It now seems clear the Government’s Flinders Street Station Design Competition is about much more than merely restoring the station to its former glory. This could be a redevelopment project, albeit one that respects heritage values. According to this statement from Major Projects Victoria, the Government will be looking for:
The best ideas from around the world to re-energise the station and its surrounds while making sure critical heritage values are maintained. Designs will be expected to address the station’s transport function, heritage requirements, urban design and integration with its surrounds as well as providing a value for money construction proposal.
At first glance a design competition seems like a good idea, but on further reflection I’m not so sure.
Architectural competitions have several advantages. If they’re open to all comers they allow for a range of interpretations of the brief and are more likely to draw in unusual, spectacular and ‘left field’ entries. It is unarguable that a radical conception like Utzon’s vision for Sydney’s Opera House would not have been selected in the absence of an international competition.
Competitions are a useful way to excite public interest in a project. They can also give up and coming architectural practices the chance to enter an otherwise exclusive club. Some of our most applauded buildings – like the Opera House and Federation Square – were the result of international competitions.
But they also have their risks. Designing a building to win a competition is not quite the same task as designing one strictly on the basis of fulfilling the brief. Competitions favour ideas that stand out from the crowd – they favour high impact visions. Sometimes the basic function, practicality and financial viability of the building can be compromised – the Sydney Opera House is one of the better known examples of this phenomenon.
There’s also a risk that entries will not be prepared with an appropriate level of diligence. Entrants don’t know they’re going to win, so rationally they’re going to make compromises to limit costs. That might not be so bad if the winner can correct the shortcomings, but once a proposal is selected the major parameters are often locked in, immediately limiting the scope for adaptation (I know short-listed entrants are often paid, but it’s usually not enough).
Some functional compromise might possibly be a price worth paying if the new Flinders Street Station were to became as iconic as the Opera House, Bilbao or the Guggenheim, but the odds on that are astronomical. No one really understands why a handful of buildings become international symbols, but the fact is millions don’t.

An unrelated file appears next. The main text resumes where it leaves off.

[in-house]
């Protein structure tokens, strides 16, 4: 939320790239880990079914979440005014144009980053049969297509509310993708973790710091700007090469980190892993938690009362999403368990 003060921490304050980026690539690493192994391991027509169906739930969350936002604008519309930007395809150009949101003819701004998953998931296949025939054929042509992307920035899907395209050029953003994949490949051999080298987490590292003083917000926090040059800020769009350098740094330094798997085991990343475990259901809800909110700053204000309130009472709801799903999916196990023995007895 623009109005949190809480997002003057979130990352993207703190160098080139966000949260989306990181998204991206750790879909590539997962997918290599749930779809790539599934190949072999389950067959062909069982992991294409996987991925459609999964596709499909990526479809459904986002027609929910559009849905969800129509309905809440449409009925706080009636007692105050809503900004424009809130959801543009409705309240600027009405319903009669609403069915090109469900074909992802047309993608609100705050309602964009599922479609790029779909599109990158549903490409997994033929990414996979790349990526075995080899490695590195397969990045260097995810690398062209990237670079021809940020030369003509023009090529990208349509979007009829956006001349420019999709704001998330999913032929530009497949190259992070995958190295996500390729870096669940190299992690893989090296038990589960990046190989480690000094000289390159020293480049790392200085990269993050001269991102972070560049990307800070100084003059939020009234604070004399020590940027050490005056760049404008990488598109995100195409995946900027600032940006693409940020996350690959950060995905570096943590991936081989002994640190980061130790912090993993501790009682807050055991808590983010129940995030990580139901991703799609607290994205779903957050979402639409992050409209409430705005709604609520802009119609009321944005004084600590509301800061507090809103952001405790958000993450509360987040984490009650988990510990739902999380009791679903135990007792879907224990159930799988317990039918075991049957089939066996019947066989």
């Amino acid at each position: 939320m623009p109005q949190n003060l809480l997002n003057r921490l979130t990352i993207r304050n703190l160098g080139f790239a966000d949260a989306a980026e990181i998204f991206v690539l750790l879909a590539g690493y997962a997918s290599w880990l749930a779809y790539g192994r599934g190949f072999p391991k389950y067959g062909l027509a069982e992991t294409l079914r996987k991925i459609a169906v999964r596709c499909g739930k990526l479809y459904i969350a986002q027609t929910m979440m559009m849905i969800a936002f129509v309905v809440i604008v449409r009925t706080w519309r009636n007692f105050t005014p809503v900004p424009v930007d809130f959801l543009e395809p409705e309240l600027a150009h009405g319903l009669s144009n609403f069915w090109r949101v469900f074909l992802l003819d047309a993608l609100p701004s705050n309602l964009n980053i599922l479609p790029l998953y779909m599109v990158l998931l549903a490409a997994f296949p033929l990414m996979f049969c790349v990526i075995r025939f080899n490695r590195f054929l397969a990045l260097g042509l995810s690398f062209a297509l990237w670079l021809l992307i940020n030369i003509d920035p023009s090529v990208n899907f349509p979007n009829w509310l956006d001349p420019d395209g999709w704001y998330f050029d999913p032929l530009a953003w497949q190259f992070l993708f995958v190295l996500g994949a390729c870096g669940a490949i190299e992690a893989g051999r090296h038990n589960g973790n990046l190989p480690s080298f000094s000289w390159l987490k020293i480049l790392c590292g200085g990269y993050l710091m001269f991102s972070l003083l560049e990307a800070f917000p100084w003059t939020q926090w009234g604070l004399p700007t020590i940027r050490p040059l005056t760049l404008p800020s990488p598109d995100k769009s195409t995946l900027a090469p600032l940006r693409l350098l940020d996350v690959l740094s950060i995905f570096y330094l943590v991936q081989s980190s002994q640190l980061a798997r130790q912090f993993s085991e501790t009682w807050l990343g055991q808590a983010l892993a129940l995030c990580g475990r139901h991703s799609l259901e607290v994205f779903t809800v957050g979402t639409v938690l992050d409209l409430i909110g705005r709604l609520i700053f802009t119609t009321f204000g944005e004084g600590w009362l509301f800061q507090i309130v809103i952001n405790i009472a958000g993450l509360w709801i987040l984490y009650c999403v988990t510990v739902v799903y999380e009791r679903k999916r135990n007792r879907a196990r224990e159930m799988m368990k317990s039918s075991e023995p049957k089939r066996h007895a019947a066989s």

The key thing about this project is it will be extremely complex. Any use of the site is constrained by four key factors. First, there’s the need to protect perhaps the most iconic building in Melbourne, with high historic values. Second, it’s Melbourne’s busiest rail station – functional efficiency really, really matters and transit operations can’t be disturbed during construction. Three, if it proceeds, the proposed Melbourne Metro rail line also has to be incorporated within the complex. Four, the setting is a limiting factor – it includes the river, Princes Bridge, Fed Square, St Pauls, the view of the station across the river from Southbank, and more. Whatever’s built at the station has to take account and give due respect to the neighbours.
When it comes down to it, I doubt there’d be many projects more unsuitable for a design competition. There’s much more at stake here than a potentially functionally compromised opera house. This is the sort of extraordinarily complex project where a solution needs to be developed very, very carefully. There must be considerable research, testing and consultation with all the parties and interests involved. Theoretically this might be sorted out during the development of the brief but I think a much better outcome would be achieved if all parties, including the architects, were intimately involved from the outset.
In fact this just highlights that the key issue here isn’t “design” but “use”. What really matters is what sort of activities, commercial and public, could possibly work at Flinders Street Station without compromising the existing building, the entire metropolitan rail system and the integrity and value of the surrounding uses. A huge effort is needed to get the brief right. My expectation is that what will work here – given all the constraints – won’t be the kind of potentially spectacular stuff that in design terms would traditionally be put out to a competition. Read the rest of this entry »
I had an interesting chat the other day with Roger Nelson, the architect whose firm, NH Architecture, designed the Myer renovation and the QV building, among others. My interest was sparked by a seminar Roger is slated to give later this month at Furnitex, the annual furniture and interiors industry expo, on the relationship between retail design, investment and commercial outcomes.